Headshot of La Cieca

Cher Public

  • Batty Masetto: I believe the bora has also been known to sweep through Parterre on occasion. 8:13 PM
  • manou: I have been to Trieste (but sadly not to the opera there). The city is sometimes subject to the bora,... 7:51 PM
  • MontyNostry: Well, it was Cappuccilli’ s hometown, so maybe that’s a good sign … 7:44 PM
  • Bill: Has anyone here on Parterre attendedan opera performance in Trieste ? What is the opera house like?... 7:26 PM
  • MontyNostry: Bill, what must make Trieste really nice, though, is that it’s in Italy, so hopefully a... 7:12 PM
  • Bill: Obviously the setting of this production is Trieste – part of the Austro-Hungarian Empire, where... 7:06 PM
  • manou: I am off to beat myself over the head with an atlas. 7:05 PM
  • Batty Masetto: Not to mention the seacoast of Bohemia, attested by no less than Shakespeare. Manou adorée,... 6:58 PM
  • Krunoslav: Slovenia also had (in 1914) and has a coastline. 6:47 PM
  • manou: My apologies to Austro-Hungarians everywhere. 6:37 PM

Lost and found

I remember when the Willy Decker production of La Traviata was first announced at the Met. There was much pearl-clutching that it would limit casting to sopranos who could fit into the “little red dress” and also how the production was vulgar, cheap, scandalous, and Verdi was turning over in his grave.  Read more »

Moon and stars

One of the major complaints about the five year casting system (as well as the shared productions by different companies) is that operatic events are rarely surprises anymore. You thought Diva So-and-So and Divo This-and-That were great in Composer X’s “________”? Well, prepare to see them in that exact same opera and exact same production in London. And New York. And Munich. And Vienna. And so on and so forth.  Read more »

Rossini crescendo

“Are we really only two months into the Met season? After acrimonious union negotiations that threatened to shutter the company, music director James Levine’s first opening night in four years, Anna Netrebko’s coruscating Lady Macbeth, the first night of Death of Klinghoffer disrupted by protesters, and, lately, a rash of star cancellation, it seems like it should be April already and we should be preparing to put the season to bed.” Sooner or later, Our Own JJ (not pictured) gets around to discussing the Met’s Barbiere di Siviglia and Juilliard’s Turco in Italia in this week’s New York Observer. (Photo: Ken Howard/Metropolitan Opera)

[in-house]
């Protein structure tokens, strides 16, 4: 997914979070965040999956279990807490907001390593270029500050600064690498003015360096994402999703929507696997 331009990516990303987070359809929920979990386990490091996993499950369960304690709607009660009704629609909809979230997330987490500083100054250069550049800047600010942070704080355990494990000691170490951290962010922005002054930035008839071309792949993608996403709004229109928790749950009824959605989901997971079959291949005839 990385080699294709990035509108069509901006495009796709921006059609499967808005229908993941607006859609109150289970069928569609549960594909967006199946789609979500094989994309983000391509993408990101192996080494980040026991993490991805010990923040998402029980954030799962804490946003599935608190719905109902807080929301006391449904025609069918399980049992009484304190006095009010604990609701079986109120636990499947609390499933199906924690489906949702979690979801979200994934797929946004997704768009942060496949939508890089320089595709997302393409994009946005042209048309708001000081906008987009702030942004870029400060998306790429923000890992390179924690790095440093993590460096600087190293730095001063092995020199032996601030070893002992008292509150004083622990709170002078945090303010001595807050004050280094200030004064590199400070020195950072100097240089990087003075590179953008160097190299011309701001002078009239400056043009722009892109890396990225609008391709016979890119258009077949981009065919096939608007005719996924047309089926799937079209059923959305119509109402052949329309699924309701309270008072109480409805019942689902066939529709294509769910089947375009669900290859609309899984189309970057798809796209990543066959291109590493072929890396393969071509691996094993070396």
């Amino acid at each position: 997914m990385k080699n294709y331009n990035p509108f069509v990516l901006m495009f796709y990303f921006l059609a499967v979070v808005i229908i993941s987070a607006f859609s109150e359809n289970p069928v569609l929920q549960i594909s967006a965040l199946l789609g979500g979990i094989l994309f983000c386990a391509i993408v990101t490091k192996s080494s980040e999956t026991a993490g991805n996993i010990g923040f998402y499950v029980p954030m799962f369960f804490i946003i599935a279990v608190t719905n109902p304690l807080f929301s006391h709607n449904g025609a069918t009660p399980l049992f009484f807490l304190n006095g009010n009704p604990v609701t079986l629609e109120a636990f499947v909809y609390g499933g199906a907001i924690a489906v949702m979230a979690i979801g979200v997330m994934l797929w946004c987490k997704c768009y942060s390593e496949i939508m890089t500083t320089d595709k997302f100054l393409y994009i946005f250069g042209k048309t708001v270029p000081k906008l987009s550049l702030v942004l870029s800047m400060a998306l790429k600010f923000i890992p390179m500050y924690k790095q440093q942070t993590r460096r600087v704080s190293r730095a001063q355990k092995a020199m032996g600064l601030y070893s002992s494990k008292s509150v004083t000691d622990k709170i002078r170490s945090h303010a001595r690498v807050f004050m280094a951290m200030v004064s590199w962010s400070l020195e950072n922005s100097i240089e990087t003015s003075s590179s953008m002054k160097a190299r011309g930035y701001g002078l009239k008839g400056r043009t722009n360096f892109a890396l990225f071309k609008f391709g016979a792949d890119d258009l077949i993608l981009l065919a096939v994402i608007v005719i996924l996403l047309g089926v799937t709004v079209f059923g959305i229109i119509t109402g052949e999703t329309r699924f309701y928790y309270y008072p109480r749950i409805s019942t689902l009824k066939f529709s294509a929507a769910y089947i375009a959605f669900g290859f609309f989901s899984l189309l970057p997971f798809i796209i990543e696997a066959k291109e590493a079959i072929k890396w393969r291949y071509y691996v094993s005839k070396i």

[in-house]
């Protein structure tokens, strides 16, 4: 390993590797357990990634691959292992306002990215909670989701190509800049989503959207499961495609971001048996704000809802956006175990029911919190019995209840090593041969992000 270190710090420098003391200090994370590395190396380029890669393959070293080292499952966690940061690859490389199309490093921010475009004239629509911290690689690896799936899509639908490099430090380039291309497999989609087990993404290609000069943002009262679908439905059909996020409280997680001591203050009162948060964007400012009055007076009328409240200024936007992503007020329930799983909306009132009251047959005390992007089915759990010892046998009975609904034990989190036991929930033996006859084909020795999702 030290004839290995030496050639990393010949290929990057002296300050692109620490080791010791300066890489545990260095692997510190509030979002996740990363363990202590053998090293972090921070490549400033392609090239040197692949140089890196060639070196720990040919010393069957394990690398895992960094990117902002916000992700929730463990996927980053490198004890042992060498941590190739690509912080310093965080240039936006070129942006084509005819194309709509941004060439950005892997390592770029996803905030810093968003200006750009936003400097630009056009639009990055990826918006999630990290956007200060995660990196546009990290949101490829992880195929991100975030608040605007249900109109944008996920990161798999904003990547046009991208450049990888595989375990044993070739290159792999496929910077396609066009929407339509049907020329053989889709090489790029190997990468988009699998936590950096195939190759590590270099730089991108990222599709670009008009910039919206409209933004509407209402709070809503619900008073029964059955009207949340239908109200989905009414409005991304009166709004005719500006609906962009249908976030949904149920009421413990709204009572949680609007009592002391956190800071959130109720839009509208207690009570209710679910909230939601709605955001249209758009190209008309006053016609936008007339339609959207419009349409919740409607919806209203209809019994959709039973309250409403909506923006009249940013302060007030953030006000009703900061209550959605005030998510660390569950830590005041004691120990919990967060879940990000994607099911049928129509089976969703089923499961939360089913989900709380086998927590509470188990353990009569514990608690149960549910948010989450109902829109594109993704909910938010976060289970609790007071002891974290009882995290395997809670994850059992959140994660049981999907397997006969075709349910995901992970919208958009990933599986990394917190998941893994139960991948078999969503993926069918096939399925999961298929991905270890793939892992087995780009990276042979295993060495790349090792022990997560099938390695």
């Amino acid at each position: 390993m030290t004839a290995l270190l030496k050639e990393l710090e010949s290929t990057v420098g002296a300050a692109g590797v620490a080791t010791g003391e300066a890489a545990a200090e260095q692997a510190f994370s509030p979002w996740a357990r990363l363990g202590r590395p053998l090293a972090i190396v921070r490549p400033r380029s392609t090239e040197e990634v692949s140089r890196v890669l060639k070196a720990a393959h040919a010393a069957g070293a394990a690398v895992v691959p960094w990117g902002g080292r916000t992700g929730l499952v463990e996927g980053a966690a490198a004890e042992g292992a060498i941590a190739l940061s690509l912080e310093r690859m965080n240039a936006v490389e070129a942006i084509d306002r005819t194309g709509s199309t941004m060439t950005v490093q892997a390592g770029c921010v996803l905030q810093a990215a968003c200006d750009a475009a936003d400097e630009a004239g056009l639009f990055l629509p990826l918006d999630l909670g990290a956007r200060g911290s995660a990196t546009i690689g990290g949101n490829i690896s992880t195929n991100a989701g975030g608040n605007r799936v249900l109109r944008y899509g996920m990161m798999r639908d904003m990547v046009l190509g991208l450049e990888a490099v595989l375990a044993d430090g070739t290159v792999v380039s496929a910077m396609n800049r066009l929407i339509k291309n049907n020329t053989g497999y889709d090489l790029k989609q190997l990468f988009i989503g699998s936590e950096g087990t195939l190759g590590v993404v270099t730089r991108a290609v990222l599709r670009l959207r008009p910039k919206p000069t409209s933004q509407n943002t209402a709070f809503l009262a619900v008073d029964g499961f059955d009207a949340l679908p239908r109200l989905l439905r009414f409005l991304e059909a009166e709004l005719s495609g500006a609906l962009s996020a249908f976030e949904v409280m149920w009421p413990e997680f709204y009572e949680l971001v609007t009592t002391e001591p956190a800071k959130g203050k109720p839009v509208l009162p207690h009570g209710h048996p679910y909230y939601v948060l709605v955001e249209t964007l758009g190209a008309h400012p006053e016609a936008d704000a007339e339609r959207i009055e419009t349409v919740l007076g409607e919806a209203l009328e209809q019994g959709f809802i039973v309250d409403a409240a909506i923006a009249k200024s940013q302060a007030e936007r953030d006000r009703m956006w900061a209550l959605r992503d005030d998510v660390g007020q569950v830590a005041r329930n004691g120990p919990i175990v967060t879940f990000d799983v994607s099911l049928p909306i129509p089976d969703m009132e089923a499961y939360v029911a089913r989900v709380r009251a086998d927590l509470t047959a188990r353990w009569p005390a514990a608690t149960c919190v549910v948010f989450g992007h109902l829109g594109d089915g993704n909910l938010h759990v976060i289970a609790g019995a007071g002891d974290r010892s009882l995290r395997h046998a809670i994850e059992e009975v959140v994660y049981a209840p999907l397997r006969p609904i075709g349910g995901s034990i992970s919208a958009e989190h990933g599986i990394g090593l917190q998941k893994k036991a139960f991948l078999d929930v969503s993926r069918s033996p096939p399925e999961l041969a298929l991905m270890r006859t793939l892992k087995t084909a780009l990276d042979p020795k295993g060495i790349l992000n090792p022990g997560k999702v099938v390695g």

grisette

Grisette is the word

“In case you missed it on Saturday, we took a look at early rehearsals for the new production of The Merry Widow, starring Renée Fleming and, in this clip, Kelli O’Hara!”

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Francesco Demuro

Demuro felice

“Italian tenor Francesco Demuro will make his Met debut in the role of Rodolfo in this evening’s performance of La Bohème, replacing Charles Castronovo who is ill.”

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Canard Lebrecht

Dog bites man, part infinity

“The soup is hot; the soup is cold; Norman Lebrecht got it wrong again.”

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boheme

Snow business

Every year I say I’m not going to another La Bohème because I’ve seen this too many times.

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Poor Tax

Let the shortfall! When it crumbles we will stand tall, face it all together

“In a fiscal year that challenged the nation’s largest performing arts organization to find a more sustainable financial model for the future, the Metropolitan Opera incurred an estimated $22 million budget shortfall for the 2013-14 season.”

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charlie-golden-ticket

Break the internet

The Met has just announced it is revising once again its rush ticket policy, doing away the “lottery” system in place earlier this season and instead going to a “first come, first served” online sale daily.

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Rodolfo

Einspring awakening

“In a last-minute substitution, American tenor Bryan Hymel will sing the role of Rodolfo in this evening’s performance of La Bohème, replacing Ramón Vargas, who is ill.”

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